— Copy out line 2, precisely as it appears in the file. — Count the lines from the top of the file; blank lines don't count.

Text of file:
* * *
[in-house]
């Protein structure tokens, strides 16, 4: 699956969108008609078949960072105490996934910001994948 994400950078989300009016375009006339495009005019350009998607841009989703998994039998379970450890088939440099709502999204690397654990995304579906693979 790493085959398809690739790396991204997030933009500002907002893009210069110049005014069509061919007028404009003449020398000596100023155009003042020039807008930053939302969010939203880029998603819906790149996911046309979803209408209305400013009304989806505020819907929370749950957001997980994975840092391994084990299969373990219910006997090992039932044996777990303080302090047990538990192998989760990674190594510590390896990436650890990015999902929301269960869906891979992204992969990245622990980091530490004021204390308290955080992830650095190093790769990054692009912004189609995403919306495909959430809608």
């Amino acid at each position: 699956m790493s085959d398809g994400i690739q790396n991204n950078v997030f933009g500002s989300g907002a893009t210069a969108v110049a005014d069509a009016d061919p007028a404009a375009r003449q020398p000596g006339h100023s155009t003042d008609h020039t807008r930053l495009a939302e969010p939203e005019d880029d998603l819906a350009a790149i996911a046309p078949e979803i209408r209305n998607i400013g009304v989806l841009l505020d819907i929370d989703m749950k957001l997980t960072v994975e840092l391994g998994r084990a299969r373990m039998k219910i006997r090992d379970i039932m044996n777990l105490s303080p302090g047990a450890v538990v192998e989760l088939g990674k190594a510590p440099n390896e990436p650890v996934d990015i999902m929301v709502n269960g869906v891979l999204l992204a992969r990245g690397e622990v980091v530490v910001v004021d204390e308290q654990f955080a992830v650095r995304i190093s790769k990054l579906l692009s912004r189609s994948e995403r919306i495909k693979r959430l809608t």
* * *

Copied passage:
């Protein structure tokens, strides 16, 4: 699956969108008609078949960072105490996934910001994948 994400950078989300009016375009006339495009005019350009998607841009989703998994039998379970450890088939440099709502999204690397654990995304579906693979 790493085959398809690739790396991204997030933009500002907002893009210069110049005014069509061919007028404009003449020398000596100023155009003042020039807008930053939302969010939203880029998603819906790149996911046309979803209408209305400013009304989806505020819907929370749950957001997980994975840092391994084990299969373990219910006997090992039932044996777990303080302090047990538990192998989760990674190594510590390896990436650890990015999902929301269960869906891979992204992969990245622990980091530490004021204390308290955080992830650095190093790769990054692009912004189609995403919306495909959430809608």